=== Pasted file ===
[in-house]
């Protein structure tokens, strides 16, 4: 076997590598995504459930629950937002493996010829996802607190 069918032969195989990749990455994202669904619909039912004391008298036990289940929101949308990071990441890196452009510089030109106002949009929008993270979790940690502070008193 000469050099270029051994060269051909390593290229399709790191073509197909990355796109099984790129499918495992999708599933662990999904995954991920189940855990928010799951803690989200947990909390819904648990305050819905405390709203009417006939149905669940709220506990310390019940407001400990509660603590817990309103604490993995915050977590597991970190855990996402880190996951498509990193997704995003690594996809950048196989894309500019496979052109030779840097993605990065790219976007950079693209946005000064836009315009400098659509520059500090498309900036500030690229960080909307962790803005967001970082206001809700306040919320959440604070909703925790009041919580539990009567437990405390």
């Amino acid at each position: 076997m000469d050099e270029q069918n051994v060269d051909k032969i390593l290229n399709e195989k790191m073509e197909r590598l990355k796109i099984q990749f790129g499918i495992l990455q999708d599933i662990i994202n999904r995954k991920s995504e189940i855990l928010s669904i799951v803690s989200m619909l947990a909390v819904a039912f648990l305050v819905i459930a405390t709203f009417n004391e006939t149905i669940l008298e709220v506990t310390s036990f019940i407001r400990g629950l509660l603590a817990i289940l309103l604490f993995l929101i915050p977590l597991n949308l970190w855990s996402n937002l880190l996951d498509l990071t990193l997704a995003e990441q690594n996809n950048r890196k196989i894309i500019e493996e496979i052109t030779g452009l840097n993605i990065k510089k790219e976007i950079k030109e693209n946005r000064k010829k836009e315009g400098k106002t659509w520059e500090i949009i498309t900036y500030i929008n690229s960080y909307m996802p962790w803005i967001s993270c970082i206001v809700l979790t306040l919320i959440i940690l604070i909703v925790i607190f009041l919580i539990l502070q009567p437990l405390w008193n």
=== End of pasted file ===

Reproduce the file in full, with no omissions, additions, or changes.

[in-house]
């Protein structure tokens, strides 16, 4: 076997590598995504459930629950937002493996010829996802607190 069918032969195989990749990455994202669904619909039912004391008298036990289940929101949308990071990441890196452009510089030109106002949009929008993270979790940690502070008193 000469050099270029051994060269051909390593290229399709790191073509197909990355796109099984790129499918495992999708599933662990999904995954991920189940855990928010799951803690989200947990909390819904648990305050819905405390709203009417006939149905669940709220506990310390019940407001400990509660603590817990309103604490993995915050977590597991970190855990996402880190996951498509990193997704995003690594996809950048196989894309500019496979052109030779840097993605990065790219976007950079693209946005000064836009315009400098659509520059500090498309900036500030690229960080909307962790803005967001970082206001809700306040919320959440604070909703925790009041919580539990009567437990405390």
């Amino acid at each position: 076997m000469d050099e270029q069918n051994v060269d051909k032969i390593l290229n399709e195989k790191m073509e197909r590598l990355k796109i099984q990749f790129g499918i495992l990455q999708d599933i662990i994202n999904r995954k991920s995504e189940i855990l928010s669904i799951v803690s989200m619909l947990a909390v819904a039912f648990l305050v819905i459930a405390t709203f009417n004391e006939t149905i669940l008298e709220v506990t310390s036990f019940i407001r400990g629950l509660l603590a817990i289940l309103l604490f993995l929101i915050p977590l597991n949308l970190w855990s996402n937002l880190l996951d498509l990071t990193l997704a995003e990441q690594n996809n950048r890196k196989i894309i500019e493996e496979i052109t030779g452009l840097n993605i990065k510089k790219e976007i950079k030109e693209n946005r000064k010829k836009e315009g400098k106002t659509w520059e500090i949009i498309t900036y500030i929008n690229s960080y909307m996802p962790w803005i967001s993270c970082i206001v809700l979790t306040l919320i959440i940690l604070i909703v925790i607190f009041l919580i539990l502070q009567p437990l405390w008193n």